Leonardo da Vinci's Mona Lisa. Photos supplied.
How many new Leonardos can there be?
I have previously discussed various recent claims that a
formerly unknown work by Leonardo da Vinci (1452-1519) has
been discovered. Another was announced on September 27.
People may think they should turn out the attic.
There's a long history of "finding" Leonardos but many were
not accepted and the last to make it through to general
acceptance, the Benois Madonna, was proposed in 1909. Or at
least, it was the last until the Salvator Mundi, proposed in
2005, won general acceptance in 2011.
The fake Isleworth Mona Lisa.
What are the chances of others in the queue?
Also in 2005, a Madonna and Child with St Joseph, owned by
the Galleria Borghese, was proposed. In 2008, so was the
Lucan Portrait of Leonardo, privately owned in Italy.
In 2010, La Bella Principessa, also known as Portrait of a
Young Fiancee, discovered in New York but in private Swiss
ownership, was proposed by Martin Kemp. Now, the Isleworth
Mona Lisa has been announced. The property of anonymous
owners, it's been proposed before but hasn't been seen for 40
years and it's said there's new evidence.
The cases are different.
They're worth reviewing to see what makes acceptance more or
The Salvator Mundi which progressed so rapidly has long been
known but was thought a copy of a work there is clear, early
evidence Leonardo painted. This one's history is known since
1650 but it had been badly treated and considered a poor
When it was cleaned and examined pentimenti were found -
alterations during the course of making - some seen under
infrared light, which was telling. The work also withstood
scholarly examination and publication of detailed evidence.
Its media and support are characteristic.
The Borghese Madonna was long known but thought to be by
another artist. It isn't claimed there is any old record of
such a work but it is like known paintings of Leonardo's
youth and a fingerprint has been found on it similar to one
on his undoubted Lady with the Ermine. The media and support
are typical but the investigations have not been published
and people remain sceptical.
The Lucan self-portrait, long-known, without historical
reference, with characteristic media and support has also
been said to have the master's fingerprint. There's been
little study or publication and doubt remains.
Portrait of a Young Fiancee faced a very steep hill. Its
history was only known since the 1990s. There's no historical
reference to such a work.
Its media and support, chalk on vellum, were otherwise
unknown in Leonardo's output. It had been seriously examined
by Prof Martin Kemp, and the findings published. But it
didn't help that a claim it bore a Leonardo fingerprint was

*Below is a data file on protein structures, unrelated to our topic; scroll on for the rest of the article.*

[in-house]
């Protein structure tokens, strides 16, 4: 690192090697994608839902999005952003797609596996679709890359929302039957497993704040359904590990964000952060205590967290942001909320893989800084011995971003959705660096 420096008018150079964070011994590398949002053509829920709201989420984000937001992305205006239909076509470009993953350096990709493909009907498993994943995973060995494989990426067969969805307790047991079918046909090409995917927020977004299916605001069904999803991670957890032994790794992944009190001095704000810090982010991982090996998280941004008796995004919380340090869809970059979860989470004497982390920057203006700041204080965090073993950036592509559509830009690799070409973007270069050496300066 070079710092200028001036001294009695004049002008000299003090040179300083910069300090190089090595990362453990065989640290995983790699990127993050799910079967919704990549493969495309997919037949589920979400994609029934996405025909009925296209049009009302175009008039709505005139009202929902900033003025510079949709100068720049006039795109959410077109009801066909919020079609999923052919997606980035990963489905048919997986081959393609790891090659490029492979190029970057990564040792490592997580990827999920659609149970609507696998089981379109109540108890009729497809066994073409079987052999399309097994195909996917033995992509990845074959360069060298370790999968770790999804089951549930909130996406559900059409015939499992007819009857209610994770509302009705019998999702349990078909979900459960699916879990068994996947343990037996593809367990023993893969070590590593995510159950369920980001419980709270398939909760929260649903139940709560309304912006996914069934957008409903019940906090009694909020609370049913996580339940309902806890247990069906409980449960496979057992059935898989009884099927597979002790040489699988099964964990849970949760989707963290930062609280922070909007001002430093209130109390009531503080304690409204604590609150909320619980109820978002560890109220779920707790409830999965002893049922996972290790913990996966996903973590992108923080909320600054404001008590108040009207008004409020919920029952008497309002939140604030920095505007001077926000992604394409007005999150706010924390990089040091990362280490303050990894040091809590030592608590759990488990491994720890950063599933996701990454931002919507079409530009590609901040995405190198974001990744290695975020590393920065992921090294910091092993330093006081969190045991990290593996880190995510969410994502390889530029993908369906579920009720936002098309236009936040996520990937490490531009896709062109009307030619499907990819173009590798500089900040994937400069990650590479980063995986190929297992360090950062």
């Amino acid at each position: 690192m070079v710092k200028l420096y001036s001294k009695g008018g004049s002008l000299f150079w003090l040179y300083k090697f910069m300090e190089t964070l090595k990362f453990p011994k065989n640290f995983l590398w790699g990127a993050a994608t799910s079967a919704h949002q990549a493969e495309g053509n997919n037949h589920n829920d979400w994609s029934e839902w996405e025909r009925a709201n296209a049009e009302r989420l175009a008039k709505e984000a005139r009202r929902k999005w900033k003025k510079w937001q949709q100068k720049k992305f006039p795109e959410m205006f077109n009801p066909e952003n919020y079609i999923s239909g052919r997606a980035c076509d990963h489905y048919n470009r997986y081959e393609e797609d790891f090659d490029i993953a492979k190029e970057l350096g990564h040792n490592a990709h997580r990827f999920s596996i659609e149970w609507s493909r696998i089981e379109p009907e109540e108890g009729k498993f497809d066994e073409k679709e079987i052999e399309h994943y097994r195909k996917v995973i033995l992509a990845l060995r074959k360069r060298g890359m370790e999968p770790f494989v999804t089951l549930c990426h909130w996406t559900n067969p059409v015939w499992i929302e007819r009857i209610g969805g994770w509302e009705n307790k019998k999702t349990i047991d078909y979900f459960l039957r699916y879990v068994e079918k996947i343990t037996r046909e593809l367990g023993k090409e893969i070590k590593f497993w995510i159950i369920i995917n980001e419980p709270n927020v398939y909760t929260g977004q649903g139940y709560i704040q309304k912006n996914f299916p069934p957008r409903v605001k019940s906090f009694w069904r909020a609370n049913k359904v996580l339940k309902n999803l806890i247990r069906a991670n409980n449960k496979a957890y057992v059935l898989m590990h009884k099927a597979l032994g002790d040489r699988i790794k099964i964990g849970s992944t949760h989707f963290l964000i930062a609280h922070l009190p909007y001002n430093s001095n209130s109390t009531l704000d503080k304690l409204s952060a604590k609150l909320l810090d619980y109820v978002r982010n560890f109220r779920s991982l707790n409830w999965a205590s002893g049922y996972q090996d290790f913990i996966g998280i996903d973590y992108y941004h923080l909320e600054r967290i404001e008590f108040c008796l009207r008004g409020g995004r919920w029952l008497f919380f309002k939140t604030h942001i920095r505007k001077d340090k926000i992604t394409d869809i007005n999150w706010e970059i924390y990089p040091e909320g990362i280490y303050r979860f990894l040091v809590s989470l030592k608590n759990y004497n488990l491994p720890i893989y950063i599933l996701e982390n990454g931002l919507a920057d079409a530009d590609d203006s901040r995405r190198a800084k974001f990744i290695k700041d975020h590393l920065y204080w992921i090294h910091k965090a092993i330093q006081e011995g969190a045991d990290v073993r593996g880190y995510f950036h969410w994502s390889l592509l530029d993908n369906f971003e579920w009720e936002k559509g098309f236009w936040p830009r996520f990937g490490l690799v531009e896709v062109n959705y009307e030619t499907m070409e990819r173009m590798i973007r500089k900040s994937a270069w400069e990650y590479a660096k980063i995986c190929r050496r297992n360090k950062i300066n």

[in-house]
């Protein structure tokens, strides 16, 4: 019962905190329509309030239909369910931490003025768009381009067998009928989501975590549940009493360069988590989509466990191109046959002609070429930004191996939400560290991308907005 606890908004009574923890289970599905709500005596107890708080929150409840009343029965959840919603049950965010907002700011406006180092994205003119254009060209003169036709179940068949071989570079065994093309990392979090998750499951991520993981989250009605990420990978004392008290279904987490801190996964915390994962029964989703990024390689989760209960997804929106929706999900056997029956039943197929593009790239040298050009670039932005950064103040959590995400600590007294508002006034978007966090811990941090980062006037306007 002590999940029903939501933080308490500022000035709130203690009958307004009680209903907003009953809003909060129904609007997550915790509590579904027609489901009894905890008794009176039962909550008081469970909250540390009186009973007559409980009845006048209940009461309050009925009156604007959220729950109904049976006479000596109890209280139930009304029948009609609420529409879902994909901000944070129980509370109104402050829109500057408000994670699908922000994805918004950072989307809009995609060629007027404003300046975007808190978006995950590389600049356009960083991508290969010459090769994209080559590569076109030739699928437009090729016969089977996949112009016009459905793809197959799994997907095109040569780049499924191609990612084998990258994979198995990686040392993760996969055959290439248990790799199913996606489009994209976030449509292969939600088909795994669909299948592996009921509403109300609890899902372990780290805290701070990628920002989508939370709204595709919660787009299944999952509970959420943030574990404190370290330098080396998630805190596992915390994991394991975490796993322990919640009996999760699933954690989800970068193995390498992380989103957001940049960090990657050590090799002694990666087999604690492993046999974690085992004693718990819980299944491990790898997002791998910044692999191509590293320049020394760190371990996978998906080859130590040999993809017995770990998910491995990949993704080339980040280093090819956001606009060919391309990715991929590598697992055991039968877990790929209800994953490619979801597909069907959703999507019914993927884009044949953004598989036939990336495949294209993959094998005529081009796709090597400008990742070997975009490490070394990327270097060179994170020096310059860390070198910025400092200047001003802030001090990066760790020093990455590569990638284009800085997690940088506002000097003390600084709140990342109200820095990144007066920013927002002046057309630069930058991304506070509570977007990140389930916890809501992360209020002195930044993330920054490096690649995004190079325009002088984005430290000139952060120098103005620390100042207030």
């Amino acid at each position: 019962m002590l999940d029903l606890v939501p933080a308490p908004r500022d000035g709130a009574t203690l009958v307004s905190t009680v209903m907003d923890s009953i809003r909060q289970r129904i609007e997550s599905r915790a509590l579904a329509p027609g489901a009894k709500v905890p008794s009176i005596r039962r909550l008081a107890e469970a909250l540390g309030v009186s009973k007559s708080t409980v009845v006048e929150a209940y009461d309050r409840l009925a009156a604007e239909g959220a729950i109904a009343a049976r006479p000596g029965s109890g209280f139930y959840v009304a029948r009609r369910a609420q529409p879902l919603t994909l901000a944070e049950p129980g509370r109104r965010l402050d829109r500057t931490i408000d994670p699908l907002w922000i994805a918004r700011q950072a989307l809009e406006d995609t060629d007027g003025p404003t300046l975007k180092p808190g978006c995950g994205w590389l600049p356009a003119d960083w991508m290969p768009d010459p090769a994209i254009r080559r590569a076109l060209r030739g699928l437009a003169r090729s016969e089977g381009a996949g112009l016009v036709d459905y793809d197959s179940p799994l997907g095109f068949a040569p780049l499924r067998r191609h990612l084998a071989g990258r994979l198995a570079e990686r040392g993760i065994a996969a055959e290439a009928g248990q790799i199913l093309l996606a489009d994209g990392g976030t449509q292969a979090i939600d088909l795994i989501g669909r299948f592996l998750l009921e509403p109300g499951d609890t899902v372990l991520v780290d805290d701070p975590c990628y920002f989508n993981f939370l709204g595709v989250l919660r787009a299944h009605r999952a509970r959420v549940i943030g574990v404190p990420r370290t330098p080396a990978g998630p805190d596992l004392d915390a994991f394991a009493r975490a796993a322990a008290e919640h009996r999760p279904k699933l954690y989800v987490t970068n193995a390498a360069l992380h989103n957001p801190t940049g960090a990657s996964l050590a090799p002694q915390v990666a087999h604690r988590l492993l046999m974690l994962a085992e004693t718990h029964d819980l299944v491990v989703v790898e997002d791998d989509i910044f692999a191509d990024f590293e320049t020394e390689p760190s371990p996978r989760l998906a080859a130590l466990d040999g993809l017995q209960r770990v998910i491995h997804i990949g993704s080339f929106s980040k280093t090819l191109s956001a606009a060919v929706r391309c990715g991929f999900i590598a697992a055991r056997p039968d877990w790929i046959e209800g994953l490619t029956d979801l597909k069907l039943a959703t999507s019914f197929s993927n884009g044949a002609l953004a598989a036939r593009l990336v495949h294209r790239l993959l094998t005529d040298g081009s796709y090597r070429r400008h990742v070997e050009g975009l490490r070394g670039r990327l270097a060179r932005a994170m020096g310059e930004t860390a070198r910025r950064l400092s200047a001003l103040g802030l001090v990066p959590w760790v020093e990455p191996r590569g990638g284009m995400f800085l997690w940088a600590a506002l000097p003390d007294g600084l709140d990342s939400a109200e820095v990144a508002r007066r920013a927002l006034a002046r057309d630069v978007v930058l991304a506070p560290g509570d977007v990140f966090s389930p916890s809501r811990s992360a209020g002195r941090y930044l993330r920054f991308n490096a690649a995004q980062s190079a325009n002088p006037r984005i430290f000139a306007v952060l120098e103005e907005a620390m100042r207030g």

soon thoroughly discredited.
The latest discovery, the Isleworth Mona Lisa, has been known
since the early 20th-century when an Englishman, Hugh Blaker,
claimed it was another autograph version of the Louvre Mona
Lisa but made 12 years earlier. It's an oil on canvas, not
usual for Leonardo. Its sitter looks younger than the
Louvre's and lacks the latter's sfumato - special shading
effects - responsible for much of the mysterious appearance
of the famous lady. There have been no claims about
fingerprints but an attempt has been made to give it
Vasari, the renaissance historian of renaissance painting,
said Leonardo started a portrait of Mona Lisa in 1503 which
he left unfinished. He also referred to a painting of a
"certain Florentine Lady" Leonardo had with him near the end
of his life.
It is usually supposed there is just one work, that in the
Louvre today. The Isleworth's protagonists say there were two
and this is the 1503 one. There have been laboratory studies
but their detail is unpublished. Prof Kemp has dismissed
Isleworth as an honest but unsophisticated copy of the Louvre
What this shows is that it helps if the proposed work has a
long history, also if there's a historical reference to such
an image, that the media and support have precedent in
Leonardo's output and that scientific and other scholarly
work is helpful, if it is published and withstands wider
I am not a Leonardo specialist but on broad grounds, I think
the Isleworth painting faces an uphill battle. It looks like
Looks aren't everything as the Salvator case shows. But by
contrast Kemp's Fiancee's prospects seem better.
Despite the misadventure with the fingerprint, other things
have worked for her.
There's a record Leonardo wanted to get chalks. A book has
been found from which it seems the Fiancee was cut which
places it in the Milanese court when Leonardo was there. More
study and publication are needed but she seems better placed
than the latest discovery.
But this is all a work in progress.
• Peter Entwisle is a Dunedin curator, historian